“I met so many great people in the industry and did a lot of interviews after the show,” Sereal says. “I even had people stop my model on the streets of New York who insisted on taking a picture of the dress!”
"Lady Godiva" also received exposure — outside of the show.
“I did an editorial photo shoot in front of the Plaza Hotel and Central Park. It was a very memorable moment to have us shoot at iconic locations and see everyone's positive reactions to the gowns in public,” Sereal says. “We walked through Bergdorf Goodman with my model to change outfits during the photo shoot, and she fit right in!”
The collection may have fit in around Manhattan, but it also stood out thanks to its deeply personal moniker.
“Lady Godiva was my nickname from when I was a baby until I was 6,” Sereal says. “I have old videos of my dad calling me this name, so I wanted to look up who she was.” Sereal credits her father, who passed away when she was 12, for her artistic side. The meaning behind her nickname only strengthened her reason for using it.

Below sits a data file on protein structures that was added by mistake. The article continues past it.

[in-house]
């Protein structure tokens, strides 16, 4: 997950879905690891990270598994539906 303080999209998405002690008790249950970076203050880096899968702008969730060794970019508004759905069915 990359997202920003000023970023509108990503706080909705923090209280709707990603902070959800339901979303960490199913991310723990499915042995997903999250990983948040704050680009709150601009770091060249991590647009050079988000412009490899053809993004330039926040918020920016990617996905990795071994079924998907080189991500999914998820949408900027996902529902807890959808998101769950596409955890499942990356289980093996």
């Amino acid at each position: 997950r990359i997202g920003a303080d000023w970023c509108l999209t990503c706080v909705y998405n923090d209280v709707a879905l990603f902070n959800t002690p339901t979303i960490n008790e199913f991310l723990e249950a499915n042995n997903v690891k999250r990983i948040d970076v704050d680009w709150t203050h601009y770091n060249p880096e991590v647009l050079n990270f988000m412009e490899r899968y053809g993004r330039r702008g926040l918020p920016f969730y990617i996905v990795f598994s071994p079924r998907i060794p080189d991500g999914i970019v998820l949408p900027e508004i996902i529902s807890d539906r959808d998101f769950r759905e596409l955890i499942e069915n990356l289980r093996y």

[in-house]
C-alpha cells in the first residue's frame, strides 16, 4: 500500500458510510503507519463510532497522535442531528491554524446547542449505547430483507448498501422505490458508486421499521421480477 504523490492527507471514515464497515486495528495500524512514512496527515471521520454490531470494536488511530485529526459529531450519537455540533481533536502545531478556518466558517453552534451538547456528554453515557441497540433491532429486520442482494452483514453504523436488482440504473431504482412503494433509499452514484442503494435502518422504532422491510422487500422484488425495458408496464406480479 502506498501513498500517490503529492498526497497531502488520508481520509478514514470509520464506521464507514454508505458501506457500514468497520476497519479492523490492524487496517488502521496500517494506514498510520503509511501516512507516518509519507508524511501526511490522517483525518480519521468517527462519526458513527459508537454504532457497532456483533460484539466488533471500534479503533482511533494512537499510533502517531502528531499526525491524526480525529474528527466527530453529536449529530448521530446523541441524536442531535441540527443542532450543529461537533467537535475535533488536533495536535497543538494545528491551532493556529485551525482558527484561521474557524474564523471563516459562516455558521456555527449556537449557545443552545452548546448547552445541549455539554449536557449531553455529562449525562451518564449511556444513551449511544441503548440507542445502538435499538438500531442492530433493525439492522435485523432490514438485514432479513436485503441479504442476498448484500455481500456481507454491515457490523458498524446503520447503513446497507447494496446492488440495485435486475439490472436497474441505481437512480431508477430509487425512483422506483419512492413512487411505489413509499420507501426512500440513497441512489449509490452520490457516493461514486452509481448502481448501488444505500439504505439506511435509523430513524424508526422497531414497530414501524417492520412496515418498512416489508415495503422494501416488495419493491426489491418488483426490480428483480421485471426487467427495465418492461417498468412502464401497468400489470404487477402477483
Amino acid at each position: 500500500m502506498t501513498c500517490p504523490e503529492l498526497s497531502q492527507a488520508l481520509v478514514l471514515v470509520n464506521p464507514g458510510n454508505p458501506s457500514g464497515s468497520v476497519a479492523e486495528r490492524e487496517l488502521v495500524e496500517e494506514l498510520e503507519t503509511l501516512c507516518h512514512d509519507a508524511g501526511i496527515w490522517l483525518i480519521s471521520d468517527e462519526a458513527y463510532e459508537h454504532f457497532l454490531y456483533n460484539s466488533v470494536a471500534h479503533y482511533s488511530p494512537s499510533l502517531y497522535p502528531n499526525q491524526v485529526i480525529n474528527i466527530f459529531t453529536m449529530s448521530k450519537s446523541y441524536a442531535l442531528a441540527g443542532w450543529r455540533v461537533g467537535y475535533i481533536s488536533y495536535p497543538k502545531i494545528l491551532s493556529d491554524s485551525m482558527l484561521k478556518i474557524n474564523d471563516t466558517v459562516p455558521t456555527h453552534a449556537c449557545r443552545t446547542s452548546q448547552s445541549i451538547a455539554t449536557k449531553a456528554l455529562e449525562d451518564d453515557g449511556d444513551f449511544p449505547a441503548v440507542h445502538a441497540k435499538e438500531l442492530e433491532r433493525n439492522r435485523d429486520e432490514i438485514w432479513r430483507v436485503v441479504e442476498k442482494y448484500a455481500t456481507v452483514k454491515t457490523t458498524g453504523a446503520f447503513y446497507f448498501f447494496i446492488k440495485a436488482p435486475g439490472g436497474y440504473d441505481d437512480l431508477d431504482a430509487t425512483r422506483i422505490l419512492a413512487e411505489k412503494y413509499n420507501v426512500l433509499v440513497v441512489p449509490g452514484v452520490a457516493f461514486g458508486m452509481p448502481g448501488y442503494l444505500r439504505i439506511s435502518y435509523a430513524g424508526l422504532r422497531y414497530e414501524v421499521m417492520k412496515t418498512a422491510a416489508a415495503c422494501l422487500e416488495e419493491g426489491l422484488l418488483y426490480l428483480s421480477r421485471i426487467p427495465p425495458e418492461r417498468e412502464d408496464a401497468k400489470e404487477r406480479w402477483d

“The name ‘Godiva’ means ‘God-gifted’ or ‘God’s Gift,’ and I’ve been told that by a lot of people, by clients who were like, ‘Oh, you’re so God-gifted,’” Sereal continues. “It stuck in my heart.”
Sereal adds, “I thought about what God’s gift is, not just to me but to everyone. God’s gift to earth is nature and God’s gift to man is a woman, so I was like Mother Nature. If you think about women and nature, they go hand in hand. Make us mad, there’s a storm. Be good to us, we’re going to blossom.”
Amid creating a collection that evoked the power of Mother Nature, Sereal has stayed busy creating couture-inspired prom dresses and wedding gowns. Even though her primary role is designer, the Houston native has also played mentor and counselor to the teenagers and brides-to-be who make up her clientele, helping them prepare for some of the biggest moments of their lives.
“I think one of the best times was in 2015 when a girl brought me an inspiration picture. It was Beyoncé, and I said, ‘Let me make something just for you,’” Sereal says. “What mattered most to me was when I went to her house to give her the dress on prom night, and her dad had tears in his eyes. He said, ‘Thank you so much for making my daughter feel special.’”